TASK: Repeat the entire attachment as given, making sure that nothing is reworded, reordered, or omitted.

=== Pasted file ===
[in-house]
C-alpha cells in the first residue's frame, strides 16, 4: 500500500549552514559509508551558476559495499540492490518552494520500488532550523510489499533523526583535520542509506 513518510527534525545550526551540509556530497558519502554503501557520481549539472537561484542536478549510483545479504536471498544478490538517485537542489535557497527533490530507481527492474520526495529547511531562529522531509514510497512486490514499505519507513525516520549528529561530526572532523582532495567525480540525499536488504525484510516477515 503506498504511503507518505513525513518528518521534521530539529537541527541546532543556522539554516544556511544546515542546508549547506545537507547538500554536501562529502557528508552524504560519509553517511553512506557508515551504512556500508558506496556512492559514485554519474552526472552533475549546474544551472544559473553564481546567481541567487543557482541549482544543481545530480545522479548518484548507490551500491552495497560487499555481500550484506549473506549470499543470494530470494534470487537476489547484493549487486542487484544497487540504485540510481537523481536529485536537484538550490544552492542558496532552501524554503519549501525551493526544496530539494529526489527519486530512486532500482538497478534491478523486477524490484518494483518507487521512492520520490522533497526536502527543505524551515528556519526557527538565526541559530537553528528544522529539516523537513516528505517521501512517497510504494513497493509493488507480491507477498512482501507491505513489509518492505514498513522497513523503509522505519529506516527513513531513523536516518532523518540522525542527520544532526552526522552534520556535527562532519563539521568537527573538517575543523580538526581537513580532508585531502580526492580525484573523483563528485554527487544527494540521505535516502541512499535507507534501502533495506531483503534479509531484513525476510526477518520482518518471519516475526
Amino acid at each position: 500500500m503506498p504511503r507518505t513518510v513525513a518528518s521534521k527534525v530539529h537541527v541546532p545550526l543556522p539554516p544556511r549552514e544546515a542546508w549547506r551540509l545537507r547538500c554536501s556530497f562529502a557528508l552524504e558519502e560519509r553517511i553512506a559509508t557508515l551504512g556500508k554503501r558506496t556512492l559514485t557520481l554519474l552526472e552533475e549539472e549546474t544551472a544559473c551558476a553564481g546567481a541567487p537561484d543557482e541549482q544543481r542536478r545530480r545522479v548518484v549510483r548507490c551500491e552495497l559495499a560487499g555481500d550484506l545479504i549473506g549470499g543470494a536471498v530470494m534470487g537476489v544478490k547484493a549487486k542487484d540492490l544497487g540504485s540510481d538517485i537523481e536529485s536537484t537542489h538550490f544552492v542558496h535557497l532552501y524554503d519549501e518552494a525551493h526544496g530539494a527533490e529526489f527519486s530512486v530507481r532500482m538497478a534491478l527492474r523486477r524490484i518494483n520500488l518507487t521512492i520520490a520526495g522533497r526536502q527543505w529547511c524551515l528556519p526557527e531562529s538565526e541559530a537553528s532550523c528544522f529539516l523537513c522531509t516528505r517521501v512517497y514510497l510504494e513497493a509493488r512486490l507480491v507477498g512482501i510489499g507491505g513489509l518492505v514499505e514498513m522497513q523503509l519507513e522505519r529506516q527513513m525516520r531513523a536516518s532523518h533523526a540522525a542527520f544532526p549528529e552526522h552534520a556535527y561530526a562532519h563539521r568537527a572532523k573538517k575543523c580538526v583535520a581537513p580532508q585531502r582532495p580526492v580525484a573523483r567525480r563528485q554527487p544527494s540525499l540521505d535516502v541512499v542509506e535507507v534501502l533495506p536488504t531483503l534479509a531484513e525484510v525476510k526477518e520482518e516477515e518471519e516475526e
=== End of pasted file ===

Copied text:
[in-house]
C-alpha cells in the first residue's frame, strides 16, 4: 500500500549552514559509508551558476559495499540492490518552494520500488532550523510489499533523526583535520542509506 513518510527534525545550526551540509556530497558519502554503501557520481549539472537561484542536478549510483545479504536471498544478490538517485537542489535557497527533490530507481527492474520526495529547511531562529522531509514510497512486490514499505519507513525516520549528529561530526572532523582532495567525480540525499536488504525484510516477515 503506498504511503507518505513525513518528518521534521530539529537541527541546532543556522539554516544556511544546515542546508549547506545537507547538500554536501562529502557528508552524504560519509553517511553512506557508515551504512556500508558506496556512492559514485554519474552526472552533475549546474544551472544559473553564481546567481541567487543557482541549482544543481545530480545522479548518484548507490551500491552495497560487499555481500550484506549473506549470499543470494530470494534470487537476489547484493549487486542487484544497487540504485540510481537523481536529485536537484538550490544552492542558496532552501524554503519549501525551493526544496530539494529526489527519486530512486532500482538497478534491478523486477524490484518494483518507487521512492520520490522533497526536502527543505524551515528556519526557527538565526541559530537553528528544522529539516523537513516528505517521501512517497510504494513497493509493488507480491507477498512482501507491505513489509518492505514498513522497513523503509522505519529506516527513513531513523536516518532523518540522525542527520544532526552526522552534520556535527562532519563539521568537527573538517575543523580538526581537513580532508585531502580526492580525484573523483563528485554527487544527494540521505535516502541512499535507507534501502533495506531483503534479509531484513525476510526477518520482518518471519516475526
Amino acid at each position: 500500500m503506498p504511503r507518505t513518510v513525513a518528518s521534521k527534525v530539529h537541527v541546532p545550526l543556522p539554516p544556511r549552514e544546515a542546508w549547506r551540509l545537507r547538500c554536501s556530497f562529502a557528508l552524504e558519502e560519509r553517511i553512506a559509508t557508515l551504512g556500508k554503501r558506496t556512492l559514485t557520481l554519474l552526472e552533475e549539472e549546474t544551472a544559473c551558476a553564481g546567481a541567487p537561484d543557482e541549482q544543481r542536478r545530480r545522479v548518484v549510483r548507490c551500491e552495497l559495499a560487499g555481500d550484506l545479504i549473506g549470499g543470494a536471498v530470494m534470487g537476489v544478490k547484493a549487486k542487484d540492490l544497487g540504485s540510481d538517485i537523481e536529485s536537484t537542489h538550490f544552492v542558496h535557497l532552501y524554503d519549501e518552494a525551493h526544496g530539494a527533490e529526489f527519486s530512486v530507481r532500482m538497478a534491478l527492474r523486477r524490484i518494483n520500488l518507487t521512492i520520490a520526495g522533497r526536502q527543505w529547511c524551515l528556519p526557527e531562529s538565526e541559530a537553528s532550523c528544522f529539516l523537513c522531509t516528505r517521501v512517497y514510497l510504494e513497493a509493488r512486490l507480491v507477498g512482501i510489499g507491505g513489509l518492505v514499505e514498513m522497513q523503509l519507513e522505519r529506516q527513513m525516520r531513523a536516518s532523518h533523526a540522525a542527520f544532526p549528529e552526522h552534520a556535527y561530526a562532519h563539521r568537527a572532523k573538517k575543523c580538526v583535520a581537513p580532508q585531502r582532495p580526492v580525484a573523483r567525480r563528485q554527487p544527494s540525499l540521505d535516502v541512499v542509506e535507507v534501502l533495506p536488504t531483503l534479509a531484513e525484510v525476510k526477518e520482518e516477515e518471519e516475526e